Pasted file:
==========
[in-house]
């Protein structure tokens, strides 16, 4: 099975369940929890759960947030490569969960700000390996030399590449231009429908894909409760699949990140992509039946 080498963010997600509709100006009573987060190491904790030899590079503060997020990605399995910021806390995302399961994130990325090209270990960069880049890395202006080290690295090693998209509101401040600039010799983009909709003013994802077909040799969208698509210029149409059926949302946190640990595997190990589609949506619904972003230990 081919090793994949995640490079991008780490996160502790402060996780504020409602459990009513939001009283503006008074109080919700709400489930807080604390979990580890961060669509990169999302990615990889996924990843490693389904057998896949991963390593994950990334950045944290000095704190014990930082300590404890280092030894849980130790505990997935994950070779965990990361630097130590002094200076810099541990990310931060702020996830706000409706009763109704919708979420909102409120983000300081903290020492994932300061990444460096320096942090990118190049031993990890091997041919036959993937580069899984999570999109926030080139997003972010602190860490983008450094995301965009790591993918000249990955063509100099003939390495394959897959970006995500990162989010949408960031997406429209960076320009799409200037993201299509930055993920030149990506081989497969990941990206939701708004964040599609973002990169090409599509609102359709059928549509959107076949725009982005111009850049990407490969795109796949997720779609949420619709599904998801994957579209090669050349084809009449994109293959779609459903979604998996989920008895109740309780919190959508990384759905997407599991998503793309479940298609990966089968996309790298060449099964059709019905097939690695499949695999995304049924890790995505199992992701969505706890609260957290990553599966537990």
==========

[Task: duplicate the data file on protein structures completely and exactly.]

[in-house]
């Protein structure tokens, strides 16, 4: 099975369940929890759960947030490569969960700000390996030399590449231009429908894909409760699949990140992509039946 080498963010997600509709100006009573987060190491904790030899590079503060997020990605399995910021806390995302399961994130990325090209270990960069880049890395202006080290690295090693998209509101401040600039010799983009909709003013994802077909040799969208698509210029149409059926949302946190640990595997190990589609949506619904972003230990 081919090793994949995640490079991008780490996160502790402060996780504020409602459990009513939001009283503006008074109080919700709400489930807080604390979990580890961060669509990169999302990615990889996924990843490693389904057998896949991963390593994950990334950045944290000095704190014990930082300590404890280092030894849980130790505990997935994950070779965990990361630097130590002094200076810099541990990310931060702020996830706000409706009763109704919708979420909102409120983000300081903290020492994932300061990444460096320096942090990118190049031993990890091997041919036959993937580069899984999570999109926030080139997003972010602190860490983008450094995301965009790591993918000249990955063509100099003939390495394959897959970006995500990162989010949408960031997406429209960076320009799409200037993201299509930055993920030149990506081989497969990941990206939701708004964040599609973002990169090409599509609102359709059928549509959107076949725009982005111009850049990407490969795109796949997720779609949420619709599904998801994957579209090669050349084809009449994109293959779609459903979604998996989920008895109740309780919190959508990384759905997407599991998503793309479940298609990966089968996309790298060449099964059709019905097939690695499949695999995304049924890790995505199992992701969505706890609260957290990553599966537990």